Some of Emin's captions read like lyrics, 'Can you hear me. I don't love you... But I want to make love to you again and again and again'. Many are indictments. A man in a bondage hood stands before a kneeling woman. The drawing is captioned, 'You fucked my mouth, smashed my head against the wall. I was 13 -and you were nothing but pure evil'. A drawing of the Margate seafront is juxtaposed with the money, cigarettes and watch that Tracey stole in revenge for another humiliating event referred to in the caption, 'There was Eddy. He was 26, I was only 14. He took me to the Naland Rock and fucked me. He was pathetic - two seconds and it was over.'
The tawdriness of childhood trauma is brought vividly to life. Angular marks portray a figure that resembles a rag doll or puppet -collapsed, broken, vomiting or bleeding. Comments such as, 'It's not me that's crying. It's my soul' and, 'I don't know what the fuck I am. There's something wrong. It's fucking agony and I'm alone', indicate extremes of emotional and physical pain.
The International Hotel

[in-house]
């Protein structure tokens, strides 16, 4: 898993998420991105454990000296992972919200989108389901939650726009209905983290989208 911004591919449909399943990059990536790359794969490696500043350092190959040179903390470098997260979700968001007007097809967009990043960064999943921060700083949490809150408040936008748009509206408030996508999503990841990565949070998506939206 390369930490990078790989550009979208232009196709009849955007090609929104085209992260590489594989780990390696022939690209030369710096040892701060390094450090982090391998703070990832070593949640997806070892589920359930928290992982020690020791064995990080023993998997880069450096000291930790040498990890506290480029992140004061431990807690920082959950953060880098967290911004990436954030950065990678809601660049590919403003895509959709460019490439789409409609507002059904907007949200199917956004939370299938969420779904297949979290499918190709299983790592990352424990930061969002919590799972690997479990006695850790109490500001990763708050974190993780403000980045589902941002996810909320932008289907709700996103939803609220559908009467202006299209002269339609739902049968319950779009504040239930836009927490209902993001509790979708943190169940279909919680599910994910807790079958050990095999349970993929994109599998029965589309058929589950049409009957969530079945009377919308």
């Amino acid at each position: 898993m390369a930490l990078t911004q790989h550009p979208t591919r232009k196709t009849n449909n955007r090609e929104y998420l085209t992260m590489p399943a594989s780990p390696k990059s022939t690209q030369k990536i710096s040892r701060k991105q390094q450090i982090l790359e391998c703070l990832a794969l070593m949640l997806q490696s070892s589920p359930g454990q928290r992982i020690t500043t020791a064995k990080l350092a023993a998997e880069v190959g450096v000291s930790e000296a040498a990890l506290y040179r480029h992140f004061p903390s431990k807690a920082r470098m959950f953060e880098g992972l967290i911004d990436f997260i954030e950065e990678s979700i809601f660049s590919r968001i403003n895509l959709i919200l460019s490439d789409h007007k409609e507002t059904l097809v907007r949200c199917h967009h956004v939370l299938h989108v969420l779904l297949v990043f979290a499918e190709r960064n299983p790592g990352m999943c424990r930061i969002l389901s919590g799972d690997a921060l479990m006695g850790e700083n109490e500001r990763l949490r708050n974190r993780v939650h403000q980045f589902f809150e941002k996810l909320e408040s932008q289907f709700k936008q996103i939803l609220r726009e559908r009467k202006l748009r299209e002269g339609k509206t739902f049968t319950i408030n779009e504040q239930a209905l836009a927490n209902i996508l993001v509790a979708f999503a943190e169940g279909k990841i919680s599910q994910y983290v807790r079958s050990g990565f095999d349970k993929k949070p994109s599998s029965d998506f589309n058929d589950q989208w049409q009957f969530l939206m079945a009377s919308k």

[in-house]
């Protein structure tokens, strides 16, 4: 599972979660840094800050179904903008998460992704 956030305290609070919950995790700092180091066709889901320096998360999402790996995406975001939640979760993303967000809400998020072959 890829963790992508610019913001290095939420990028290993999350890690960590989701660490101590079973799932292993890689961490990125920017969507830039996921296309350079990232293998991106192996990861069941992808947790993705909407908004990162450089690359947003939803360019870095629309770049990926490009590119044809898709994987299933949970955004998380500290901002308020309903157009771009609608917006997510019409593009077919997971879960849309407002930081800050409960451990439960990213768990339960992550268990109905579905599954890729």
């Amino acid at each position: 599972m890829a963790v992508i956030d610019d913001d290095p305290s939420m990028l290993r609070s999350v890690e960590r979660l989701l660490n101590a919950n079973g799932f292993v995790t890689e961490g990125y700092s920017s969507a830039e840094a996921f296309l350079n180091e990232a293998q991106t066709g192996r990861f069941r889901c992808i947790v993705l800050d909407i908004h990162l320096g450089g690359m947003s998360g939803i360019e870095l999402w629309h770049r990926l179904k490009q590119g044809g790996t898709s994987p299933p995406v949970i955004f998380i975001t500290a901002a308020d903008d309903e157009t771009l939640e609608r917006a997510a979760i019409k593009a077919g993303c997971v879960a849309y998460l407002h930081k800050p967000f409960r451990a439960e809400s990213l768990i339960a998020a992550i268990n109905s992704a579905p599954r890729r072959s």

Tracey was abused from the age of eight; after being raped at thirteen, she became promiscuous. The hurt and the depression that followed led to an attempted suicide, but the work is defiant. The adult woman has found ways of exorcising the pain. Rage is converted into raw energy and self-pity into an unflinching appetite for self-exploration. A macabre humour infects some of the work. A drawing of an aborted foetus rising up to heaven is titled, Saying goodbye to Mummy. The spikey naivety of the image may imply immaturity, but Emin neither pretends innocence nor avoids responsibility. Her intense curiosity, the ease with which she communicates with strangers and her desire to share intimate experiences with them must surely have been influenced by her upbringing. Her father had two families and spent half the week in each household. Her mother ran an eighty room hotel in Margate and in this environment, where public and private realms intertwined, the twins compensated for the consequent dilution of family life by developing an intense mutual dependency based on a secret language. While basking in the attention lavished on them by staff and guests, they learned to gain privacy in the semi-public domain of the hotel. This did not protect the young Tracey from the sexual advances of visitors nor did it prevent her from spying on the guests and witnessing things normally reserved for adult eyes.